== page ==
ISO/IEC 9798-3 Authentication SASL Mechanism
RFC 3163

 
Document Type RFC - Experimental (August 2001; No errata)
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Network Working Group                                      R. Zuccherato
Request for Comments: 3163                          Entrust Technologies
Category: Experimental                                        M. Nystrom
                                                            RSA Security
                                                             August 2001

              ISO/IEC 9798-3 Authentication SASL Mechanism

Status of this Memo

   This memo defines an Experimental Protocol for the Internet
   community.  It does not specify an Internet standard of any kind.
   Discussion and suggestions for improvement are requested.
   Distribution of this memo is unlimited.

Copyright Notice

   Copyright (C) The Internet Society (2001).  All Rights Reserved.

IESG Note

   It is the opinion of the Security Area Directors that this document
   defines a mechanism to use a complex system (namely PKI certificates)
   for authentication, but then intentionally discards the key benefits
   (namely integrity on each transmission).  Put another way, it has all
   of the pain of implementing a PKI and none of the benefits.  We
   should not support it in use in Internet protocols.

   The same effect, with the benefits of PKI, can be had by using
   TLS/SSL, an existing already standards track protocol.

Abstract

   This document defines a SASL (Simple Authentication and Security
   Layer) authentication mechanism based on ISO/IEC 9798-3 and FIPS PUB
   196 entity authentication.

Zuccherato & Nystrom          Experimental                      [Page 1]
RFC 3163      ISO/IEC 9798-3 Authentication SASL Mechanism   August 2001

1. Introduction

1.1. Overview

   This document defines a SASL [RFC2222] authentication mechanism based
   on ISO/IEC 9798-3 [ISO3] and FIPS PUB 196 [FIPS] entity
   authentication.

   This mechanism only provides authentication using X.509 certificates
   [X509].  It has no effect on the protocol encodings and does not
   provide integrity or confidentiality services.

   The key words "MUST", "MUST NOT", "REQUIRED", "SHALL", "SHALL NOT",
   "SHOULD", "SHOULD NOT", "RECOMMENDED", "MAY", and "OPTIONAL" in this
   document are to be interpreted as described in RFC 2119 [RFC2119].

   The key benefit of asymmetric (public key) security, is that the
   secret (private key) only needs to be placed with the entity that is
   being authenticated.  Thus, a private key can be issued to a client,
   which can then be authenticated by ANY server based on a token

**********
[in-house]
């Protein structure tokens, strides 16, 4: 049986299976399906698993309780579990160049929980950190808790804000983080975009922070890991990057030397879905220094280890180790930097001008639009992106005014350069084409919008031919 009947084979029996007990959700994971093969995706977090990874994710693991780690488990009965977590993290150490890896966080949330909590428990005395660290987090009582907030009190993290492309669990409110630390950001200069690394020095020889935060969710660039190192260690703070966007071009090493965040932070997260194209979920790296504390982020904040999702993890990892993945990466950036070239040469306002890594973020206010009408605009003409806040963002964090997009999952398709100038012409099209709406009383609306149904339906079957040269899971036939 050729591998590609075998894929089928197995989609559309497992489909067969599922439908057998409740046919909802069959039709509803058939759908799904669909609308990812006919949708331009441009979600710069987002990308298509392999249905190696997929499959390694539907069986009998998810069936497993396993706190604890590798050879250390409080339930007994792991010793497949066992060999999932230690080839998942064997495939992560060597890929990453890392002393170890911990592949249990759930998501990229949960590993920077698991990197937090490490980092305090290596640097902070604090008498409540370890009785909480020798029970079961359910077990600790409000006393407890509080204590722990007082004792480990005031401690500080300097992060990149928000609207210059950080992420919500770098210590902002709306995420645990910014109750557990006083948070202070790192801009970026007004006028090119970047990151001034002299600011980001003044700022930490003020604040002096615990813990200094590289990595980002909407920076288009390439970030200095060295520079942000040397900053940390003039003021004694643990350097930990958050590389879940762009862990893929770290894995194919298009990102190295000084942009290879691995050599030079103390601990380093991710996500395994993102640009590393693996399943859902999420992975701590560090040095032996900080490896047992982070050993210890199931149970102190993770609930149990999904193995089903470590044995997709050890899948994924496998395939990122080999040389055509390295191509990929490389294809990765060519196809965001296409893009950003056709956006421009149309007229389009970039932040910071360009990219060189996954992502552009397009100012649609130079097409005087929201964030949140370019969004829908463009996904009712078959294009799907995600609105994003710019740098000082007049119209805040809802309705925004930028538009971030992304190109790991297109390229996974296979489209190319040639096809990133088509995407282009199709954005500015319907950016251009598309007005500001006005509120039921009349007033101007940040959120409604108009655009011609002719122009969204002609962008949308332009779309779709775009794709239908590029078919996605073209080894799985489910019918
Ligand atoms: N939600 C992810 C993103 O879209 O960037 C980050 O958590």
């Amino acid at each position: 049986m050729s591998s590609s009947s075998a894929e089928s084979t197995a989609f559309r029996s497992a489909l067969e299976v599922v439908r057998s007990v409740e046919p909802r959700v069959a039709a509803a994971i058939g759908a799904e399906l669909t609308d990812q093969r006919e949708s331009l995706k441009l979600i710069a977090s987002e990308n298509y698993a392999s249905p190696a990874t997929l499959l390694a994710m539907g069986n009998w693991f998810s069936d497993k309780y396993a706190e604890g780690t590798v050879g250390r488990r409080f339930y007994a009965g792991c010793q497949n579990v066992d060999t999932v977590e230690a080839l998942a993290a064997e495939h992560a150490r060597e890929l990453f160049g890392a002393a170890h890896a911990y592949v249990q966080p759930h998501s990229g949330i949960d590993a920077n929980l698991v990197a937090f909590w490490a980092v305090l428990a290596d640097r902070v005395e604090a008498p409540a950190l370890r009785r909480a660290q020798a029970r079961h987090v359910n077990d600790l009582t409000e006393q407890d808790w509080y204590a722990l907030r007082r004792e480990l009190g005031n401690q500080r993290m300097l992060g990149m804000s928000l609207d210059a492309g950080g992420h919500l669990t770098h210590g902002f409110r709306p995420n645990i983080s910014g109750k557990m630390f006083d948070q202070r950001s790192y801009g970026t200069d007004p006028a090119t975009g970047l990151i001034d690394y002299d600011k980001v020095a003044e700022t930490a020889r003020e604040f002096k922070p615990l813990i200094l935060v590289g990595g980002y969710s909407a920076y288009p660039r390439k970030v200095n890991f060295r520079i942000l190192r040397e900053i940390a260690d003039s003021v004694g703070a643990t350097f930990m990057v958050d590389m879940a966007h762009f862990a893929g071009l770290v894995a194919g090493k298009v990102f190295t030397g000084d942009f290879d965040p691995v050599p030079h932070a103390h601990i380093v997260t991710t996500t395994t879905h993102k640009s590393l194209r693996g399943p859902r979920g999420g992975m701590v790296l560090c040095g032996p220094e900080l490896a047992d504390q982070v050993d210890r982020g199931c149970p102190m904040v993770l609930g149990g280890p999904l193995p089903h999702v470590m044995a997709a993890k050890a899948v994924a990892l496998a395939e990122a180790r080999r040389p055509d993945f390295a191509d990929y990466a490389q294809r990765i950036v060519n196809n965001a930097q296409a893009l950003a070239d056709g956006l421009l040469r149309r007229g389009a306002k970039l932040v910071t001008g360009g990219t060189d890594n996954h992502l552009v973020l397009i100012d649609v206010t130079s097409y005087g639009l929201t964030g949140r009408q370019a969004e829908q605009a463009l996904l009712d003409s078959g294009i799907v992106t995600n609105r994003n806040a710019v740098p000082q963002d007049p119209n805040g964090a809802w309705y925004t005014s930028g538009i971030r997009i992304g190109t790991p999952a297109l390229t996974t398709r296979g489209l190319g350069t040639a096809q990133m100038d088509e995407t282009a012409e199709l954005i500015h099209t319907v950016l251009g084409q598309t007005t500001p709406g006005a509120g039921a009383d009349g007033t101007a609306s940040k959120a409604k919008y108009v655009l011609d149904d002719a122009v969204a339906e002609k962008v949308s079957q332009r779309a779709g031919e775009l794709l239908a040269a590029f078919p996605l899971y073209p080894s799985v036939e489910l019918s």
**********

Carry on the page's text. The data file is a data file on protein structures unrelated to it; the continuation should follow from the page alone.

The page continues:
generated by the client and the generally available public key.
   Symmetric authentication mechanisms (password mechanisms such as
   CRAM-MD5 [RFC2195]) require a shared secret, and the need to maintain
   it at both endpoints.  This means that a secret key for the client
   needs to be maintained at every server that may need to authenticate
   the client.

   The service described in this memo provides authentication only.
   There are a number of places where an authentication only service is
   useful, e.g., where confidentiality and integrity are provided by
   lower layers, or where confidentiality or integrity services are
   provided by the application.

1.2. Relationship to TLS

   The functionality defined here can be provided by TLS, and it is
   important to consider why it is useful to have it in both places.
   There are several reasons for this, e.g.:

      -  Simplicity.  This mechanism is simpler than TLS.  If there is
         only a requirement for this functionality (as distinct from all
         of TLS), this simplicity will facilitate deployment.

      -  Layering.  The SASL mechanism to establish authentication works
         cleanly with most protocols.  This mechanism can fit more
         cleanly than TLS for some protocols.

Zuccherato & Nystrom          Experimental                      [Page 2]
RFC 3163      ISO/IEC 9798-3 Authentication SASL Mechanism   August 2001

      -  Proxies.  In some architectures the endpoint of the TLS session
         may not be the application endpoint.  In these situations, this
         mechanism can be used to obtain end-to-end authentication.

      -  Upgrade of authentication.  In some applications it may not be
         clear at the time of TLS session negotiation what type of
         authentication may be required (e.g., anonymous, server,
         client-server).  This mechanism allows the negotiation of an
         anonymous or server authenticated TLS session which can, at a
         later time, be upgraded to provide the desired level of
         authentication.

2.  Description of Mechanism
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